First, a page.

On The Town

Weekend Lineup: Aug. 17-19

The best things to do in Baltimore this weekend.

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Aug. 19: La Cuchara Evenings at the Farm

The Zahradka Farm, 2300 Golupski Rd., Essex, 5-9 p.m. $73.80.

Spanish staple La Cuchara took “farm-to-table” to a whole new level in June when it brought its cuisine and its customers from table to farm at the debut of their outdoor dinner series. This Sunday, join chef Ben Lefenfeld for the second installment of this unique dining experience as he prepares a fresh-off-the-farm meal, including dishes such as whole roasted lamb with lemon and cherry tomatoes, grilled sweet potatoes with charred herb salsa, and carrot zucchini cake with coconut buttercream. Soak up the late-summer weather, witness Lefenfeld’s mastery as he cooks over an open flame, and enjoy fresh produce from the evening’s host, the Zahradka Farm in Baltimore County.

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Aug. 18: St. Patrick Swayze Day

Frazier’s on the Avenue, 917 W. 37th St. 6-11 p.m. Free.

On what would have been his 66th birthday, celebrate the life and legacy of iconic actor Patrick Swayze at Hampden’s beloved neighborhood dive. During this national holiday, toss back themed drinks like the Dirty Dancing watermelon bomb or the Red Dawn shot (a dangerously delicious concoction of Jägermeister, peach schnapps, and cranberry juice) but make sure to balance out the booze with Swayze-specific sustenance, like the towering Road House cheeseburger, topped with an onion ring and a fried egg. With screenings of three of his classic films and free gifts for the first 25 people who arrive in attire dedicated to the ’80s heartthrob, Frazier’s first annual tribute event is sure to be the time of your life.

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Aug. 17: The Medicine Show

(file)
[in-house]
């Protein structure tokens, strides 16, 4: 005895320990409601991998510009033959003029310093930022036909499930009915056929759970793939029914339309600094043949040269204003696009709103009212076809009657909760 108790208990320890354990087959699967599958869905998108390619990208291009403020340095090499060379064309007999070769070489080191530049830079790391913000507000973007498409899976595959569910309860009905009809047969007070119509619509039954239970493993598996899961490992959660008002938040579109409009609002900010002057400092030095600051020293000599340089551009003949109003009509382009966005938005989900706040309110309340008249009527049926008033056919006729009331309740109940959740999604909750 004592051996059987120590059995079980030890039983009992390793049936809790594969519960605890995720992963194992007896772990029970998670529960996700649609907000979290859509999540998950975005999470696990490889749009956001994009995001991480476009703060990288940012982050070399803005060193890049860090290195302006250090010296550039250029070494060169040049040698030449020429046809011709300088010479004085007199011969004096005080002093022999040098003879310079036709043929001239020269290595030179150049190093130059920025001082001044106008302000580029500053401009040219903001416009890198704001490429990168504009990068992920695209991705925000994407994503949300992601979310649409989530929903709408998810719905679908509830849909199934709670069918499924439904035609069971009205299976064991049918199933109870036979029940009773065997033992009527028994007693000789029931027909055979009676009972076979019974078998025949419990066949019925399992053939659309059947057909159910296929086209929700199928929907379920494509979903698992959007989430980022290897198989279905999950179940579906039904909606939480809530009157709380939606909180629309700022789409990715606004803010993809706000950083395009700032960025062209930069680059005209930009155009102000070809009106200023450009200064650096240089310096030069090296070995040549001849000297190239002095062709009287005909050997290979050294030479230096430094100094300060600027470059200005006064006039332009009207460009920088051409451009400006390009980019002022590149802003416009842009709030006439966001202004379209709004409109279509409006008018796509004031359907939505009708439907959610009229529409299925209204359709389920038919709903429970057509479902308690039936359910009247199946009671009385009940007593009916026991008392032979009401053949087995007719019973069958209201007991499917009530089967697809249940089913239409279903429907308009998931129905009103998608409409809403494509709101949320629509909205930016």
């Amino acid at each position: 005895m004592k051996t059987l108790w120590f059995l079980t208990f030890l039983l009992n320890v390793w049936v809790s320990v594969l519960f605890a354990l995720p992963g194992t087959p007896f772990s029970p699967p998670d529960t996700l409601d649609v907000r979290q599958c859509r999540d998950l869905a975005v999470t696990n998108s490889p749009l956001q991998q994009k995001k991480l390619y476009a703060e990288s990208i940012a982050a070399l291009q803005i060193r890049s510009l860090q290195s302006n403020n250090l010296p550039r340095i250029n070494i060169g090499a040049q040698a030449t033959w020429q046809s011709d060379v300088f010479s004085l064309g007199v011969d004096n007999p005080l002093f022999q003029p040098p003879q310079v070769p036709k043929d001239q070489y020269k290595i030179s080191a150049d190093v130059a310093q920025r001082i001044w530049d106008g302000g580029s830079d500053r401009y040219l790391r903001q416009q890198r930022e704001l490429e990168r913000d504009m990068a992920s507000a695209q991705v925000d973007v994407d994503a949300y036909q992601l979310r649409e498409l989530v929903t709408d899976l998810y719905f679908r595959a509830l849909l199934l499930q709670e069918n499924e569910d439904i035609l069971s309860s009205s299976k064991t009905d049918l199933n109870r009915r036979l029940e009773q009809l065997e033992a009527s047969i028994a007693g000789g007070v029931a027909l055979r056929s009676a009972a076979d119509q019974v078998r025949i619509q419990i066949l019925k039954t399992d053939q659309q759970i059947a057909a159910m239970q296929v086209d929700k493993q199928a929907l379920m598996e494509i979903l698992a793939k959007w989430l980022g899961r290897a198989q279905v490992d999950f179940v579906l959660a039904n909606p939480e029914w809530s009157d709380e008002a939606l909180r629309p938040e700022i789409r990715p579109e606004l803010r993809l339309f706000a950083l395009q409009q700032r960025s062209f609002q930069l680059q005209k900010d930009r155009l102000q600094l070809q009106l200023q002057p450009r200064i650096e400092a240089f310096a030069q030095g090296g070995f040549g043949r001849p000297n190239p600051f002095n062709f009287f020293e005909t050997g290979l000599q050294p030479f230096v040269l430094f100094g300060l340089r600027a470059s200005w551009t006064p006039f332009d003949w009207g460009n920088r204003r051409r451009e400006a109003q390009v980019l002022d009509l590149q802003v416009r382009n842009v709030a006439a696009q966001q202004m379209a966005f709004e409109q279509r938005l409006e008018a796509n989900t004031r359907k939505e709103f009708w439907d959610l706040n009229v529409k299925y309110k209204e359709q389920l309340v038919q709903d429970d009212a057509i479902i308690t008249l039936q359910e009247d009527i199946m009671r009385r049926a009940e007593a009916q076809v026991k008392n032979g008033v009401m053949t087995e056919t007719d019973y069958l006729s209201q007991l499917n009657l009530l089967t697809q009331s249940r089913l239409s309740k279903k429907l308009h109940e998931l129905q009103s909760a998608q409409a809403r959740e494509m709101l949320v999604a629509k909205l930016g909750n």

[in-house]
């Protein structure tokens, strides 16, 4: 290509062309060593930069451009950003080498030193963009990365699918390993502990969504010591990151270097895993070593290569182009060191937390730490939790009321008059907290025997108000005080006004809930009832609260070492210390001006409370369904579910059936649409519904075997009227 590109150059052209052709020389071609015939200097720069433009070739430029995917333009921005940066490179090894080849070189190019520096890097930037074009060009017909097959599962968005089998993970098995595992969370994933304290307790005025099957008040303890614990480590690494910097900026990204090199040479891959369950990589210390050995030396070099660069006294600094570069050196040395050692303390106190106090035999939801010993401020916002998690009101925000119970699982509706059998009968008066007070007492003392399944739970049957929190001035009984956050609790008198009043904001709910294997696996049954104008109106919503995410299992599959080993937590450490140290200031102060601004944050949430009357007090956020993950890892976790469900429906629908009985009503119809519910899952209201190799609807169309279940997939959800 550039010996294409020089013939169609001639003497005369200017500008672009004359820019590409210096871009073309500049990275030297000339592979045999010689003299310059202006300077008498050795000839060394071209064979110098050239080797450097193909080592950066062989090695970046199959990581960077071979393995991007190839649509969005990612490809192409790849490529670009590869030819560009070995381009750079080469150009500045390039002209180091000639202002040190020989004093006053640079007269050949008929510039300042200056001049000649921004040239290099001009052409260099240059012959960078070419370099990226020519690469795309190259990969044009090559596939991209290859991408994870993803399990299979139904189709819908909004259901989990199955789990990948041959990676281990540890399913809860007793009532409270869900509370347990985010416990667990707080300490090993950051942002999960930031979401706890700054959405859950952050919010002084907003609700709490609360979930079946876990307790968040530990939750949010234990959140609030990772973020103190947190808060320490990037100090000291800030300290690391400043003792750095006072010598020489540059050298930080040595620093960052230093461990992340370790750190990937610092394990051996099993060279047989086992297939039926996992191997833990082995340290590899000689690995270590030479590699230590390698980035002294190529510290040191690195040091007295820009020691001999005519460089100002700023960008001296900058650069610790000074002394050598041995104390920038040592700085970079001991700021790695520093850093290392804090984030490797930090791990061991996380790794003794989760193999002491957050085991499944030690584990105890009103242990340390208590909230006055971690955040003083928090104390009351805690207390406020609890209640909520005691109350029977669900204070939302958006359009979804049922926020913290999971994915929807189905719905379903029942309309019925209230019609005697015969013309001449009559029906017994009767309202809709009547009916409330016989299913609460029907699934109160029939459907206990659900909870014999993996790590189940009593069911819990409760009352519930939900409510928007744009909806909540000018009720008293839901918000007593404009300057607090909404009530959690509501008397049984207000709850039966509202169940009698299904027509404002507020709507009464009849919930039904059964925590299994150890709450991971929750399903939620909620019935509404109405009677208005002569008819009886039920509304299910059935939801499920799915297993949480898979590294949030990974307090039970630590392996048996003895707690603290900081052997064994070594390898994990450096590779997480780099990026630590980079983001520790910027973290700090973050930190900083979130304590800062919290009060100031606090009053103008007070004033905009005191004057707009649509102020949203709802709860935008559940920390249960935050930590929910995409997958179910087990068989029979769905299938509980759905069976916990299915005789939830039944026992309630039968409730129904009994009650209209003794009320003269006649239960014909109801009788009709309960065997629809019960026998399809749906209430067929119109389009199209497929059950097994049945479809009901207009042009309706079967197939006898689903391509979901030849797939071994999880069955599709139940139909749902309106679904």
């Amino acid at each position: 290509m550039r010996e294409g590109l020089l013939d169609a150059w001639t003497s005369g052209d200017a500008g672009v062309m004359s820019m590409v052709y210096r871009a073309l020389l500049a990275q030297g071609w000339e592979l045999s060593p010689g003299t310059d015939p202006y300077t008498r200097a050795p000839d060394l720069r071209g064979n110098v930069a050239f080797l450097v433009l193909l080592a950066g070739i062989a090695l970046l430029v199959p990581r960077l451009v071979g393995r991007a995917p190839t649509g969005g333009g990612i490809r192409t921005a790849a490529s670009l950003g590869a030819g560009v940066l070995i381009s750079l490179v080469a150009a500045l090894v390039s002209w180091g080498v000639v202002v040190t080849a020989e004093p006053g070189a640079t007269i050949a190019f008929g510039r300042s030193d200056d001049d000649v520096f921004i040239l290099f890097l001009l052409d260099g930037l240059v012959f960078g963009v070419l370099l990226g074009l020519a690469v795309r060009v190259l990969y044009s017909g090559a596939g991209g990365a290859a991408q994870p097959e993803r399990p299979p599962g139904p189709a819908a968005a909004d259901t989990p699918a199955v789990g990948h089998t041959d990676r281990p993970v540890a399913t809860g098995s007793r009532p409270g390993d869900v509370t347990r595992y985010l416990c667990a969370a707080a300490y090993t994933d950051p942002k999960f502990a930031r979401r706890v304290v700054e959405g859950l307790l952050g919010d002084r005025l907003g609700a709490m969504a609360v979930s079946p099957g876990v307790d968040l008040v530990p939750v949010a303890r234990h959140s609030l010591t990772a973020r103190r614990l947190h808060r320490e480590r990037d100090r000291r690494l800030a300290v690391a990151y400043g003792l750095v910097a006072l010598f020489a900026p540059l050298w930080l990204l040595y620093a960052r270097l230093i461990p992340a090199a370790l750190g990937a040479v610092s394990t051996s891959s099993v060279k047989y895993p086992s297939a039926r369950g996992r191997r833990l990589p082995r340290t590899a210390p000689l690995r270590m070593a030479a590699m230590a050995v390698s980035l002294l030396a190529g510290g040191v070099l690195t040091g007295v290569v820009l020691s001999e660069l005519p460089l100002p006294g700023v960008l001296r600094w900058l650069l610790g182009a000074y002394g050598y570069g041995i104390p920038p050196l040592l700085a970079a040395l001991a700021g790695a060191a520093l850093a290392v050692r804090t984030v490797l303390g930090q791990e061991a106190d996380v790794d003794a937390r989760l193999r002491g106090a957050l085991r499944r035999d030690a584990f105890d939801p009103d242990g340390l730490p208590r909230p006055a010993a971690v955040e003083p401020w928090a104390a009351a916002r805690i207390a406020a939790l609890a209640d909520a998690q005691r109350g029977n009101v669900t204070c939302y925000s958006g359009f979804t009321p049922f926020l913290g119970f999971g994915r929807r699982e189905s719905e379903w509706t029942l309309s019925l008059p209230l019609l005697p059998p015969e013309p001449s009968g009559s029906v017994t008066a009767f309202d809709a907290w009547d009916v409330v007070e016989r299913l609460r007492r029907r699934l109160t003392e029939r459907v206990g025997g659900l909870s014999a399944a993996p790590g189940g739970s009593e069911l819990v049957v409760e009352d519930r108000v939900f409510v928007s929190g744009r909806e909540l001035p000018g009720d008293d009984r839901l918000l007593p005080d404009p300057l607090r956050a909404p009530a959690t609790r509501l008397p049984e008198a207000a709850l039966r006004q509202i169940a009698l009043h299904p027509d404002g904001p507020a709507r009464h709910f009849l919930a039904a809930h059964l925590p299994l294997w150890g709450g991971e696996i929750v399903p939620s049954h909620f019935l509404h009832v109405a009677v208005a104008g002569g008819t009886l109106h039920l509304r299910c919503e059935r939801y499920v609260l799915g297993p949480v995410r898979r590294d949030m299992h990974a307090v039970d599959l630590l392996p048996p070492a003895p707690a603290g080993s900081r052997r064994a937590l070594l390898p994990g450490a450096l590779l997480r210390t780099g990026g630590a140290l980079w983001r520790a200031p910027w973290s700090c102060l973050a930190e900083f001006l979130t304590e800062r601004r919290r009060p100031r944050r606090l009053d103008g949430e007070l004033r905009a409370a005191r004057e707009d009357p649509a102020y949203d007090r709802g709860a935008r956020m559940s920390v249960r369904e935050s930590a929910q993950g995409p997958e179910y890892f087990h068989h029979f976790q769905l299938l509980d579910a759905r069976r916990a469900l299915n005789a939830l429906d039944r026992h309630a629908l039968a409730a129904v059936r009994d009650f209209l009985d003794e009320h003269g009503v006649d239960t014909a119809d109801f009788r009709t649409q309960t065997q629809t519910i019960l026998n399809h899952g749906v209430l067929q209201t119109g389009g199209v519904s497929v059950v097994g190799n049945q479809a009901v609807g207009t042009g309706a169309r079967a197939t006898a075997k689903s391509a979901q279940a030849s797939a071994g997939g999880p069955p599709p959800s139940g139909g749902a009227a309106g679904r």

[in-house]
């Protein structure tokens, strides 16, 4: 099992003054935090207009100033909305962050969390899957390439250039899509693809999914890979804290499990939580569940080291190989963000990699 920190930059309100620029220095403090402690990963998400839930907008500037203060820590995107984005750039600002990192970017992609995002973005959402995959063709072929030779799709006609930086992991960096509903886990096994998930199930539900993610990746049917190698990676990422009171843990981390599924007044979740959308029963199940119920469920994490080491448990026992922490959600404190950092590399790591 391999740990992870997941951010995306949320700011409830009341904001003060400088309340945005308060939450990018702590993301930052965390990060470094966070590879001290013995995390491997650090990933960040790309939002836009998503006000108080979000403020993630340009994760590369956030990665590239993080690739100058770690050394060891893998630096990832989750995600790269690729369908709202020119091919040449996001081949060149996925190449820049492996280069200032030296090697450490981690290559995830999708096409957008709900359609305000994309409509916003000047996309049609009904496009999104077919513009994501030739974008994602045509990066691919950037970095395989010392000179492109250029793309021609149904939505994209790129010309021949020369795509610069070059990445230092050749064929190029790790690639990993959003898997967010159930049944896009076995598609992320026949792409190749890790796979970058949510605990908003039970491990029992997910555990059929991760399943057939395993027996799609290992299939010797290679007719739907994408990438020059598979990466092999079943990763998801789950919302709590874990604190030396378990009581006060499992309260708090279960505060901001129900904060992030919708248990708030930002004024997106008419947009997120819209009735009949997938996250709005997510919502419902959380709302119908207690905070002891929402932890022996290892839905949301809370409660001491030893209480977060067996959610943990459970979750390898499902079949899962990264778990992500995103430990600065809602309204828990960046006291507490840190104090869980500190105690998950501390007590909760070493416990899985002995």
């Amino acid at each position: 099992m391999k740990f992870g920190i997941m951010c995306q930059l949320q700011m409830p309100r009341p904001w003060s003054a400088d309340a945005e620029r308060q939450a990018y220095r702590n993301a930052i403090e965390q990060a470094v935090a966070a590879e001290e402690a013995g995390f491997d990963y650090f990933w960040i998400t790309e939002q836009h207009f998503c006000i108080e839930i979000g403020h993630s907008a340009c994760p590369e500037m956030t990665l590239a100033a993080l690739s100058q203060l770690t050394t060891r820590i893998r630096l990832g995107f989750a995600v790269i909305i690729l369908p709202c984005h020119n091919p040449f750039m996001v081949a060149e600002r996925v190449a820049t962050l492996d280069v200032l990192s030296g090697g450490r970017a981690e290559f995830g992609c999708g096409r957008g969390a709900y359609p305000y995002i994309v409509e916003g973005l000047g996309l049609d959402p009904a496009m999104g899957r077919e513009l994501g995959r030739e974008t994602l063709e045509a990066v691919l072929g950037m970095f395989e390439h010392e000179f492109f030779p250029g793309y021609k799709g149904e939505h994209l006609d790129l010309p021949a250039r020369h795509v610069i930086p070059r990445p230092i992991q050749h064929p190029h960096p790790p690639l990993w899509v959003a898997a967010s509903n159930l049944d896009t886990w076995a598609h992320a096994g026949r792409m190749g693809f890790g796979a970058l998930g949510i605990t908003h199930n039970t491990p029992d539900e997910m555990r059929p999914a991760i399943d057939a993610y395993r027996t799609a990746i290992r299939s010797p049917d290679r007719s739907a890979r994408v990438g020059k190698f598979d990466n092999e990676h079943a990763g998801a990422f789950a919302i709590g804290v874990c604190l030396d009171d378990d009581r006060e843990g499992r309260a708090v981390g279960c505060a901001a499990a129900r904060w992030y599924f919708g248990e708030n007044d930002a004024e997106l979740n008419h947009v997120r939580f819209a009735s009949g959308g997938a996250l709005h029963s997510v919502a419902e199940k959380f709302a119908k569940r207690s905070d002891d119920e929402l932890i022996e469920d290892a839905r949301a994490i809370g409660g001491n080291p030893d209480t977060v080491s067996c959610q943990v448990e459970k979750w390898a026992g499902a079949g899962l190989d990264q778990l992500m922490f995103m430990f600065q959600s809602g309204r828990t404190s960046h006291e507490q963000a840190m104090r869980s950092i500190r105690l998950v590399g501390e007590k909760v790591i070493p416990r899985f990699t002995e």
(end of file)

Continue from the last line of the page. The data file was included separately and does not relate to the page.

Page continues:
The Arena Players, 801 McCulloh St. 7-11 p.m. Free.

Last year, the Red Bull Amaphiko Festival came to Baltimore to give some of the city’s most promising artists and entrepreneurs the “wings” they needed to let their talents fly. This weekend, the festival is back with a series of creative lectures, innovation workshops, and collaborative classes, including this intimate evening of storytelling and art, hosted by local businesswoman and social innovator Michelle Antoinette Nelson, aka Love the Poet. At this historic theater, hear the stories of the local entrepreneurs behind media platform Roots & Raíces, urban florist Tha Flower Factory, and refugee-run co-op Mera Kitchen Collective as told through local artists such as soul singer Joy Postell, rapper Eze Jackson, and spoken word artist Kondwani Fidel at this historic theater.

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Aug. 18: Hot August Music Festival

Oregon Ridge Park, 13401 Beaver Dam Rd., Cockeysville, 11 a.m.-10 p.m. Free-$199.

When the mercury climbs, that means it’s almost time to head to Cockeysville to celebrate the end of summer with the beloved Hot August outdoor music festival. This year, the event will be headlines by Americana rock septet The Revivalists and modern bluegrass folk-rock masters Trampled By Turtles, followed by other fiery acts including Baltimore artists such as roots king Cris Jacobs, fingerpicking pros The Dirty Grass Players, and Talking Heads tribute group Psycho Killers, plus national talents like rising blues star The Marcus King Band, cricket-player-turned-reggae-star Omari Banks, and bluesy rock powerhouse Nikki Hill. For one hot August night, dance the heat away to a full afternoon and evening genre-spanning tunes.

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Aug. 18-19: Feast of St. Gabriel Italian Festival

St. Leo the Great Catholic Church, 227 S. Exeter St. Sat. 12-8 p.m., Sun. 11 a.m.-7 p.m. $1.

This weekend, bring la famiglia to this annual outdoor festival that celebrates Baltimore’s vibrant Italian community right on the streets of Little Italy. Outside of St. Leo’s Catholic church, taste classic Boot Country fare like meatballs, calzones, and cannolis, cool off with classic Italian vinos, and cheer on the participants at the highly anticipated Roma sausage-eating contest. Stroll alongside Sunday’s lively parade, peruse booths full of arts, crafts, and games, and even take selfies with costumed Roman gladiators. Italian or not, everyone is welcome at this traditional family-friendly street festival that dates back to 1928.